The cast of main players was well acted, but sometimes Goldblum acts too much and sometimes not enough, but his overall acting is a good one. I like to see Robert Loggia, he is one of my favorite actors, and he always plays well the "bad guy".
After all, all we need is... a non stop shopping channel?
HOLY MAN is a definite change of pace for Eddie Murphy...and another
disappointment for him, too. Here, he plays a religious guru who is
approached by two television execs (Jeff Goldblum and Kelly Preston), who
decide to put him on their failing home shopping network. You can just
guess what happens next. This movie doesn't have the humor of Eddie's other
movies, and it doesn't rate high on my list. Goldblum and Preston provide
the movie's only attraction.
2 out of 5
I want to be clear, this is not a good picture.
So why do I keep looking at it when it comes on?
I don't know. Something about this film keeps me interested in certain parts, a little. I guess its ONE of the stories that I pay attention to...the story of a guy on a pilgrimage gets into the lives of two mismatched people and have them magically end up together.
Is this guy a Genie? A Saint? A Guardian Angel? A Holy Man? Hmmm.
But then the story goes wacky. All sorts of unnecessary crap is thrown in to make this film even more awful. The home shopping, the Eddie Murphy, "I'm always on" kinda thing, Jeff Goldblum being Jeff...Although with a more sharper story, sharper writing and direction, evening out Murphy and developing his character, this could have been a delightful film.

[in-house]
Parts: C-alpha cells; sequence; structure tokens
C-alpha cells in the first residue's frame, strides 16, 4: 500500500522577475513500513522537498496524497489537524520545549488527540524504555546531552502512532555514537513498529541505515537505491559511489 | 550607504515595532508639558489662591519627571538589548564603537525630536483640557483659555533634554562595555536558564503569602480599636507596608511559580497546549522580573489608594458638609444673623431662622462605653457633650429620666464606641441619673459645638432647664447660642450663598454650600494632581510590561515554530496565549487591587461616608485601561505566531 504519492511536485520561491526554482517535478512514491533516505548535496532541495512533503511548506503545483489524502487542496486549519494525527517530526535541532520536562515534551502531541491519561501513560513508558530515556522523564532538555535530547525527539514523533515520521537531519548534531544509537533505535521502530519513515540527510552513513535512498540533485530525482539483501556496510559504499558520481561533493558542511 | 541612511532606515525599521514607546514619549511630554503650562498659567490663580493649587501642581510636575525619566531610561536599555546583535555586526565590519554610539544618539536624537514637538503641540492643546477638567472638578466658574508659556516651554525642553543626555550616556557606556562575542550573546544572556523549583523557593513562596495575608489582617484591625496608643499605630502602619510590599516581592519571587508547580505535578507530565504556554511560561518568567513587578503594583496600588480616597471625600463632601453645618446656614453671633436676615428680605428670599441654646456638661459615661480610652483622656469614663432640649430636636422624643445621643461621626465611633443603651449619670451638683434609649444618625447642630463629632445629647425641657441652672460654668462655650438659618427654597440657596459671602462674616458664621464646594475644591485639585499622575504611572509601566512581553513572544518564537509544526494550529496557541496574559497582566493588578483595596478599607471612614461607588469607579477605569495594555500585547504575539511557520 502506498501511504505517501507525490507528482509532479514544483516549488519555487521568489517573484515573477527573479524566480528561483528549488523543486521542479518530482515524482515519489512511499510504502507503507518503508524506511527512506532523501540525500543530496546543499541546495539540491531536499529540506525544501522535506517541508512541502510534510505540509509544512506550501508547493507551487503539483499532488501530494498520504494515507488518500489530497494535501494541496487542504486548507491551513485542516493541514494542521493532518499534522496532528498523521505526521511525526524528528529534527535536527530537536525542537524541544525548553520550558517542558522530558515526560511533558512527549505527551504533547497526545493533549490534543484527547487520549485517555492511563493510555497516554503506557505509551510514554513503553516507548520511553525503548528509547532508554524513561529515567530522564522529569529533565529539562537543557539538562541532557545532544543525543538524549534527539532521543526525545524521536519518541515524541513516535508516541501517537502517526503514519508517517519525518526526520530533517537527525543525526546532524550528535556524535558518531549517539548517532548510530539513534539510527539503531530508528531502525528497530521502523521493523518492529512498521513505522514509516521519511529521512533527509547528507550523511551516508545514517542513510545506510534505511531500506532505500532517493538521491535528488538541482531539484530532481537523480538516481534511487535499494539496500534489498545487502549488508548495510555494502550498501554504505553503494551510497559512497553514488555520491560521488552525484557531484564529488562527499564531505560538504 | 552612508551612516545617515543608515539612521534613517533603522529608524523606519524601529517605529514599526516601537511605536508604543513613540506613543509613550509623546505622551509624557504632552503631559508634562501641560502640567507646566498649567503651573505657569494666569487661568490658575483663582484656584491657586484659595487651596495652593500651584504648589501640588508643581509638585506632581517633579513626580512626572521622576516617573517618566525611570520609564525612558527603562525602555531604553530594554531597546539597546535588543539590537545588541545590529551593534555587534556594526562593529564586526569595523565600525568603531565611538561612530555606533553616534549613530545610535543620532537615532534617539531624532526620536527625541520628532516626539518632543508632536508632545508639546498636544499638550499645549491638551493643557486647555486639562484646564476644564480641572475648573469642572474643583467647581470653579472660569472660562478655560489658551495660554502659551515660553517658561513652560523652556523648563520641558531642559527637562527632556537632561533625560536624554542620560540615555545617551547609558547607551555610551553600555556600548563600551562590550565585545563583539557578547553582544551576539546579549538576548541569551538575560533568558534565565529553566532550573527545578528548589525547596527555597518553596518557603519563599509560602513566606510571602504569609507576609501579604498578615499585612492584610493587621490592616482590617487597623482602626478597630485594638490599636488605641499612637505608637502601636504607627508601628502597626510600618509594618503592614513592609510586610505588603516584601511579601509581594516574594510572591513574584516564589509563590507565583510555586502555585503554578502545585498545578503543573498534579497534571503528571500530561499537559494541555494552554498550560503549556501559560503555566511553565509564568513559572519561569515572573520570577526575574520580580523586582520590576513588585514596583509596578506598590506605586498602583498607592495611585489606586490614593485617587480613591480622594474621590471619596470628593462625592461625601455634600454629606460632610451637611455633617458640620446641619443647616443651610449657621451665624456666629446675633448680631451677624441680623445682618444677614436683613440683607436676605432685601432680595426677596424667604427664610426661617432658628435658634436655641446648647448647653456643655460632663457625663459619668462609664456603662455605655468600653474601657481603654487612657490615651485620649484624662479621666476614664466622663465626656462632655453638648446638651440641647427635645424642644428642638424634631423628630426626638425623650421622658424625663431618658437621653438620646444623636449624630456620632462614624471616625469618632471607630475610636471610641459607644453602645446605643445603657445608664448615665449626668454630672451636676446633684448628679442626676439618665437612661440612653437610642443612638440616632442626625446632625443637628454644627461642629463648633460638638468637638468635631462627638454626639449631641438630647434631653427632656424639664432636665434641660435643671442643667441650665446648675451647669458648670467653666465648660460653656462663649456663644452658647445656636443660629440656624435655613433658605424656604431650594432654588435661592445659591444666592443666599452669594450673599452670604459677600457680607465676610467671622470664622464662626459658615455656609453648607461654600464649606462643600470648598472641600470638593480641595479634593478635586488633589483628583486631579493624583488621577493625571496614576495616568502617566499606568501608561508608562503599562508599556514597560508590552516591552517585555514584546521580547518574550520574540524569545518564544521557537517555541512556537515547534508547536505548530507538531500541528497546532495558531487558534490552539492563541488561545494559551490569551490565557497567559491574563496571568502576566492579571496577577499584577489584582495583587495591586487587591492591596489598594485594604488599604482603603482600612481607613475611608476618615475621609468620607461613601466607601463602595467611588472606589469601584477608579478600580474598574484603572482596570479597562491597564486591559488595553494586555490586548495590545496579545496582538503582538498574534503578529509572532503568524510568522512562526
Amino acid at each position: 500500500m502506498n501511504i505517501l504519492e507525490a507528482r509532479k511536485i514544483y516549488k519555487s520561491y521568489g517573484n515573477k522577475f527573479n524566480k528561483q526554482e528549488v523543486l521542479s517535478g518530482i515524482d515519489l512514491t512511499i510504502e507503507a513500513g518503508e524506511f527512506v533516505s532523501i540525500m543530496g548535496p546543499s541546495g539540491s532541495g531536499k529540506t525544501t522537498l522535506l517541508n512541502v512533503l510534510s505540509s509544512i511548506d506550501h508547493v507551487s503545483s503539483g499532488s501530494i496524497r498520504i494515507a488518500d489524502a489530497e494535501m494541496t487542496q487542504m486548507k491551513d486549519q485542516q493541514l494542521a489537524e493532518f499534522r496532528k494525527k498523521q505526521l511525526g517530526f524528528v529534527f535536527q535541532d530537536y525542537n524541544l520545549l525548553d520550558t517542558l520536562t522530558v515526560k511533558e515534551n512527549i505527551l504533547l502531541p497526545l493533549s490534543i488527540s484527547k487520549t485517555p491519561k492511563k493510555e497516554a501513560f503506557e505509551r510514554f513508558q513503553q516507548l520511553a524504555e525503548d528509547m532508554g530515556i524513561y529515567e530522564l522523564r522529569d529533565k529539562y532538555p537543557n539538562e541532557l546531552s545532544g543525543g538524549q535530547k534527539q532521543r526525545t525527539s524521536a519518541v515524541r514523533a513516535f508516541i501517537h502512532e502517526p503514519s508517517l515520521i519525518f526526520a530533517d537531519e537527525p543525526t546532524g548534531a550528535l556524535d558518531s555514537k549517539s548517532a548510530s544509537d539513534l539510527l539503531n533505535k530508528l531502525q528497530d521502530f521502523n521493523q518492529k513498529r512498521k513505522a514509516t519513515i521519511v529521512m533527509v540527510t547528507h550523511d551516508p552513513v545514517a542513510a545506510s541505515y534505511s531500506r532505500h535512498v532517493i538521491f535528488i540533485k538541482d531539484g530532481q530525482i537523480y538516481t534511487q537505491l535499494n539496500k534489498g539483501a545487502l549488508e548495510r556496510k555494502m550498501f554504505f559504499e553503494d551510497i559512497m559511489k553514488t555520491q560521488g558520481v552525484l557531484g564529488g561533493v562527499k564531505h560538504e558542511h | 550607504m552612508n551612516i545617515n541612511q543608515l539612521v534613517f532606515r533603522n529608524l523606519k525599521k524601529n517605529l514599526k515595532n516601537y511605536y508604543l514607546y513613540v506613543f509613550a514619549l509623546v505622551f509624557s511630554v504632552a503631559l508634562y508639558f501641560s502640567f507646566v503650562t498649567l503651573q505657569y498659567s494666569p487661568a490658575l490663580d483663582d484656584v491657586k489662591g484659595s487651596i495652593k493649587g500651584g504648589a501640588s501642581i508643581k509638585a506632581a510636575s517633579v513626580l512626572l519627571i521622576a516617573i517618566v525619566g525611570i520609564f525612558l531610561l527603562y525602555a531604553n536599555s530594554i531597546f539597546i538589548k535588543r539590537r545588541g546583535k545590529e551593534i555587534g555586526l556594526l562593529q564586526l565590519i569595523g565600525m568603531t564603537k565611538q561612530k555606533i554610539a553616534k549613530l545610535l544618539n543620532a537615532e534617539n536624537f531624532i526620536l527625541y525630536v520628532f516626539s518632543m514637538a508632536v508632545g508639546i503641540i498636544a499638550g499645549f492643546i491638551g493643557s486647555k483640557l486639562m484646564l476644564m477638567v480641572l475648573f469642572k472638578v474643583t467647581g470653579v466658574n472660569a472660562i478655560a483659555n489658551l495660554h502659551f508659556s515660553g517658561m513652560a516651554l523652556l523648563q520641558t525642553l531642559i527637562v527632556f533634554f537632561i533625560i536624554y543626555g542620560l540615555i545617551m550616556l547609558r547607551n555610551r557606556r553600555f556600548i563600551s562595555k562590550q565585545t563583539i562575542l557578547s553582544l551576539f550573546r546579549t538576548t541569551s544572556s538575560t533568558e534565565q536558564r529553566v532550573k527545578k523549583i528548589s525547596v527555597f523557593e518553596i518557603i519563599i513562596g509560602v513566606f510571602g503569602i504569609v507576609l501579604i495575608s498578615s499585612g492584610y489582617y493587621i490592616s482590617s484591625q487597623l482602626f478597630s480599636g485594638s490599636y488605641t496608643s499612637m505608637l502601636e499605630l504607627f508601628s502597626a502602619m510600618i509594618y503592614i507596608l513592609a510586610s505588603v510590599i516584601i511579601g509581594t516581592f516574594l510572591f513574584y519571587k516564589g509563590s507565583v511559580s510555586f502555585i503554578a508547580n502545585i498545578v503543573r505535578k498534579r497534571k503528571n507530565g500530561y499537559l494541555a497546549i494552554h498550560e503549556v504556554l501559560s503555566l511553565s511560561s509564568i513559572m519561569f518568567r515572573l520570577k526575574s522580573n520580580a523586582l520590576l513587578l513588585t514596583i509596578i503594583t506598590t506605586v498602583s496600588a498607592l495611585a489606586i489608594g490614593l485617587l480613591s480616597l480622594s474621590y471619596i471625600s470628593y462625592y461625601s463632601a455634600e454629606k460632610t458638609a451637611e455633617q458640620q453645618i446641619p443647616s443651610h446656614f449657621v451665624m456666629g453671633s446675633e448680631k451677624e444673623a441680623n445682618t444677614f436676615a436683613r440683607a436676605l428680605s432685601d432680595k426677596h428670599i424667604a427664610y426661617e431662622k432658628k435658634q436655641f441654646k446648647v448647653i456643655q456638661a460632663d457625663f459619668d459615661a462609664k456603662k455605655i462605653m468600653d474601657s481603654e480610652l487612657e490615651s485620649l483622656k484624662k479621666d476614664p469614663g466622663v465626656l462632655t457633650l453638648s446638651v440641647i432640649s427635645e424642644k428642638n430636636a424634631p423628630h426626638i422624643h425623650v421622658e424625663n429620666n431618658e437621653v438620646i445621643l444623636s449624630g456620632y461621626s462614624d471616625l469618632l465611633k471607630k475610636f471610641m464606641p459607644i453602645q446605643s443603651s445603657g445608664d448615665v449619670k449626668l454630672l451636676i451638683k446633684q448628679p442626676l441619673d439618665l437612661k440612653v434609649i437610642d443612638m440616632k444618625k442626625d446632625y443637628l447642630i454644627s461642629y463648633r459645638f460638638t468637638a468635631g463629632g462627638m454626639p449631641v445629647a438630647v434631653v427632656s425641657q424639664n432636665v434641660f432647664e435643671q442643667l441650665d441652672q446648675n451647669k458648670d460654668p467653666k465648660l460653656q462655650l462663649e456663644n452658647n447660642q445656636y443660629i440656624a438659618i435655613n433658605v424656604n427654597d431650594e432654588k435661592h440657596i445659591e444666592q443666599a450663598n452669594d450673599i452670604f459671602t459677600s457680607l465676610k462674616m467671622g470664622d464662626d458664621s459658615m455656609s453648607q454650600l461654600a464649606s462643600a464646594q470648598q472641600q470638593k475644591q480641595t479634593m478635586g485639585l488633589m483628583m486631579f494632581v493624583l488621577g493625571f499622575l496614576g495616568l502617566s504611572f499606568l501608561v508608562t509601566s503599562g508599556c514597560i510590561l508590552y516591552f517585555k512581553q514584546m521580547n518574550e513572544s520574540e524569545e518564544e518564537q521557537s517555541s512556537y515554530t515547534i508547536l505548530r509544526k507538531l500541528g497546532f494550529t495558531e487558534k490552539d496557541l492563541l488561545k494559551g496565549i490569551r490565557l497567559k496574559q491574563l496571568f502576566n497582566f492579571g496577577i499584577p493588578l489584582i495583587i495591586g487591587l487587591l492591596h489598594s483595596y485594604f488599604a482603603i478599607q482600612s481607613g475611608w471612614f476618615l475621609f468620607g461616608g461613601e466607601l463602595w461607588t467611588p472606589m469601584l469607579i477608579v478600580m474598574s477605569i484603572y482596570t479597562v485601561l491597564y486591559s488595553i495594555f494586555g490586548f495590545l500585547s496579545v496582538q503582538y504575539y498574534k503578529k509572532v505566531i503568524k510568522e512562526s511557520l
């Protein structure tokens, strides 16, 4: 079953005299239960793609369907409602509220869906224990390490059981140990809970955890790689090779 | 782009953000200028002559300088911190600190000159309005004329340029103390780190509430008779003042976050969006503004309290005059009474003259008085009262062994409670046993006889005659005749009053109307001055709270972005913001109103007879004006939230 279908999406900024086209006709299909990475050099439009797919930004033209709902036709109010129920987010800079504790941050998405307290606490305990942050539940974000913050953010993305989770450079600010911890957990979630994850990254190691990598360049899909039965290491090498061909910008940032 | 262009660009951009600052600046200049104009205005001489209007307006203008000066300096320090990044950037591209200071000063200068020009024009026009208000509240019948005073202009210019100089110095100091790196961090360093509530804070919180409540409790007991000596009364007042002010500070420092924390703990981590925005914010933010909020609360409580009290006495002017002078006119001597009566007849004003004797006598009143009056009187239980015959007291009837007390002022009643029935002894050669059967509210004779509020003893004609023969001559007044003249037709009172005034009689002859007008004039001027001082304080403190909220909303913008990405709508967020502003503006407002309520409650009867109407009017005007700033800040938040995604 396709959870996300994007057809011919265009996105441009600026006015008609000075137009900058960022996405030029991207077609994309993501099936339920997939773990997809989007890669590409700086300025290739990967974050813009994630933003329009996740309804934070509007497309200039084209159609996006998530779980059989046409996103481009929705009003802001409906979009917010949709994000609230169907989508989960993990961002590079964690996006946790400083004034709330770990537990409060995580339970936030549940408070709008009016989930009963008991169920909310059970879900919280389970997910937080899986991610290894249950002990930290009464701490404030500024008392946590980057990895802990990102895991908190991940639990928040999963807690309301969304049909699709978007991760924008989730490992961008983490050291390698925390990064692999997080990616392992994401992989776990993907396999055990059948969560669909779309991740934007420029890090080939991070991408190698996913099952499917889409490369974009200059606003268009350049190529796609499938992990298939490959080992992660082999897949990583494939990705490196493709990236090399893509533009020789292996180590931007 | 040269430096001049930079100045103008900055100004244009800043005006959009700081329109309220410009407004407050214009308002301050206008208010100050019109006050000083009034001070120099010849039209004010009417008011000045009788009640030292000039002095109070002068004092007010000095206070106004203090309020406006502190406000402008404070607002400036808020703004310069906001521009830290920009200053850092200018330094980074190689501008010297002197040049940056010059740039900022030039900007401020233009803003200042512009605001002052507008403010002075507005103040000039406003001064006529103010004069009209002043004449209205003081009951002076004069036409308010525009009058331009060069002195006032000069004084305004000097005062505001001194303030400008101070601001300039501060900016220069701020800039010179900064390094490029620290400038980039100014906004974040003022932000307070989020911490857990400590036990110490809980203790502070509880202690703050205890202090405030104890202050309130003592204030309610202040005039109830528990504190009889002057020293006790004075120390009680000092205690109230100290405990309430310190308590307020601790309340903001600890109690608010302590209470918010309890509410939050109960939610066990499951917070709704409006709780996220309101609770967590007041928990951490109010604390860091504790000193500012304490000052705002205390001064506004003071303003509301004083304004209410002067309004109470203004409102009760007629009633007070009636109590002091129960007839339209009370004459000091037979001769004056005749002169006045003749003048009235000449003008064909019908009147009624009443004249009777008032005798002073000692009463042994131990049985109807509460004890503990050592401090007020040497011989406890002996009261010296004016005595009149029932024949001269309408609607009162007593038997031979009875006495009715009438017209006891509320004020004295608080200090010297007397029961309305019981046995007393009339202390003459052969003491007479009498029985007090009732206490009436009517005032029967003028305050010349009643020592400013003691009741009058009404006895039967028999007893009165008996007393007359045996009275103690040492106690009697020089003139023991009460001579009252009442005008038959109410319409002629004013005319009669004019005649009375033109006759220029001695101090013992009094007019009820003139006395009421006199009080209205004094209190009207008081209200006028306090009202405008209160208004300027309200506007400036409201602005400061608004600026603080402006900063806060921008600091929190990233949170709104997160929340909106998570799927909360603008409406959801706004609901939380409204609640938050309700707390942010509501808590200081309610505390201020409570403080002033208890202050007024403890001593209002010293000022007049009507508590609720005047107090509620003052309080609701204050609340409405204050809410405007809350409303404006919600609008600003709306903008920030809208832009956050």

Notice, I still didn't say, good. I said, Delightful.
I would love to see someone take this film, re-write it with sharper writing, more character development, and with Eddie still, but we need to know WHY he does what he does, no teasing... just tell us and let him work his magic throughout the lives of these over-achievers and network scum for the network dollar. Home shopping, Nah. But "Reality Programming" would have been a blast, more interesting!
So much potential with good actors that just ends up awful instead of delightful.
And please notice I never said, good.
I actually rated this movie higher than others because at least it was
trying to deliver a good message, as botched as the execution may have
The script is pretty dry, the comedy isn't very funny, and overall the movie is predictable. Especially annoying was listening to Jeff Goldblum babble non-stop(ie be himself) everytime Holy Man Murphy was on the air. I know it wasn't supposed to be realistic, but some parts are illogical enough to turn off the viewer. For example, when G is "rampaging" through the sets, during this "emergency," was it really impossible for anyone on the set to do anything besides point and say, "Oh my god, what's he doing now?"